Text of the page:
The other infractions are NOT technically conduct detrimental because they have been removed from that list. The fines have no bearing on other conduct penalties.

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Except, the league is arguing there is no precedent for this kind of attempt at cheating. And they are right.

 

The other infractions are NOT technically conduct detrimental because they have been removed from that list. The fines have no bearing on other conduct penalties.

 

 

I agree to a point. However, the league was wrong, thus the judges ruling. tampering with game equiptment is, well, tampering with game equiptment; an unfair advantage.

 

In that game, the Colts' footballs, once the truth came out, were under almost exactly the same amount, yet no punishment. The fact the league truly had no system in place to 1) properly, consistantly measure the air and 2) record the air pressures is laughable. I am not sure if the judge mentioned that part, I did not read his entire ruling, but boy what a mess the NFL made over something that had no bearing on the game,

 

We/ I can say that since Brady played much better in the second half, after the footballs were changed out..... Great discussion though.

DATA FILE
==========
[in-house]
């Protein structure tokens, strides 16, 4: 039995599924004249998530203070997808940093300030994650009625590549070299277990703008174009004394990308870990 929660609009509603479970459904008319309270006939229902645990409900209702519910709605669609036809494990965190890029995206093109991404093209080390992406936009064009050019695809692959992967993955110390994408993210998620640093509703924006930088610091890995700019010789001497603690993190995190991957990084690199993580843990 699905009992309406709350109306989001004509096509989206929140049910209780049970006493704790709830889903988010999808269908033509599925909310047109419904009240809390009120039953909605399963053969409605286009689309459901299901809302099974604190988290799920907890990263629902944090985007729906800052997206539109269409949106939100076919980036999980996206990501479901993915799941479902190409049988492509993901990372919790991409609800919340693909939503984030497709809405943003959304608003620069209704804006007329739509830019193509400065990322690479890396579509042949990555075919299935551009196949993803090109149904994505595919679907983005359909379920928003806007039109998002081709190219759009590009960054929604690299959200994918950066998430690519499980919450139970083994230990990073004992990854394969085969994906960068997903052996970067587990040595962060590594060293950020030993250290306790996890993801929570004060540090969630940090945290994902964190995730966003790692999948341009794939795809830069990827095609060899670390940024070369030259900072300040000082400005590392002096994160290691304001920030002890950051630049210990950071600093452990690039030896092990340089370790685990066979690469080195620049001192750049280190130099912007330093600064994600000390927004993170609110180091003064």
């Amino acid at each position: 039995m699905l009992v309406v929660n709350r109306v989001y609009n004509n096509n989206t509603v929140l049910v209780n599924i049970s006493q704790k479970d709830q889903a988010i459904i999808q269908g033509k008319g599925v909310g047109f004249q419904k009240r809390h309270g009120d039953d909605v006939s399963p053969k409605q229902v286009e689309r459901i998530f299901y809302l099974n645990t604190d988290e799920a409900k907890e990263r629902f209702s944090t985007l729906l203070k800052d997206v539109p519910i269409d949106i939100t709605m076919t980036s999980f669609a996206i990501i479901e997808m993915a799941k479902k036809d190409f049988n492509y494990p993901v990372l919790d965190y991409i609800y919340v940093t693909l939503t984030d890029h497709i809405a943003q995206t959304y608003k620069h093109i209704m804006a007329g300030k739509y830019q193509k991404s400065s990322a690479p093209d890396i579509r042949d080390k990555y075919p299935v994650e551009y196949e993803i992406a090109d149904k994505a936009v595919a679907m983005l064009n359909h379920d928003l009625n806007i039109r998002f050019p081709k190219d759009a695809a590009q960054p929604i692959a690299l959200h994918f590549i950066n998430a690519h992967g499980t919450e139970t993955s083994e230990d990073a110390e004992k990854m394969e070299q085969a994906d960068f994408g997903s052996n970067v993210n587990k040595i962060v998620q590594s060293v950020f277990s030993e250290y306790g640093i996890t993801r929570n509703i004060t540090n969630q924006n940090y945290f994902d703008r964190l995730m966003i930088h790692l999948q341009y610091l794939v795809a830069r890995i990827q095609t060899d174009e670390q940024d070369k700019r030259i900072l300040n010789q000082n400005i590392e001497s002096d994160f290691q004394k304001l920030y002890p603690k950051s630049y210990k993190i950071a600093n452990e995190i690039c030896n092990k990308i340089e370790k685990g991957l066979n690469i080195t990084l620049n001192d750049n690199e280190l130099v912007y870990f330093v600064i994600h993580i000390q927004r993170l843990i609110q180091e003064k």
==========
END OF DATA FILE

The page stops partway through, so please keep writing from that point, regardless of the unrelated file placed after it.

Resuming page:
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I agree to a point. However, the league was wrong, thus the judges ruling. tampering with game equiptment is, well, tampering with game equiptment; an unfair advantage.

 

In that game, the Colts' footballs, once the truth came out, were under almost exactly the same amount, yet no punishment. The fact the league truly had no system in place to 1) properly, consistantly measure the air and 2) record the air pressures is laughable. I am not sure if the judge mentioned that part, I did not read his entire ruling, but boy what a mess the NFL made over something that had no bearing on the game,

 

We/ I can say that since Brady played much better in the second half, after the footballs were changed out..... Great discussion though.

The judge went no where near the actual factual info about footballs because it's not a valid appeal. Appeals don't deadly with issues of fact which have been decided already. They deal with the "in betweens" like whether a fact was admissible or a rule (precedent) followed appropriately or not.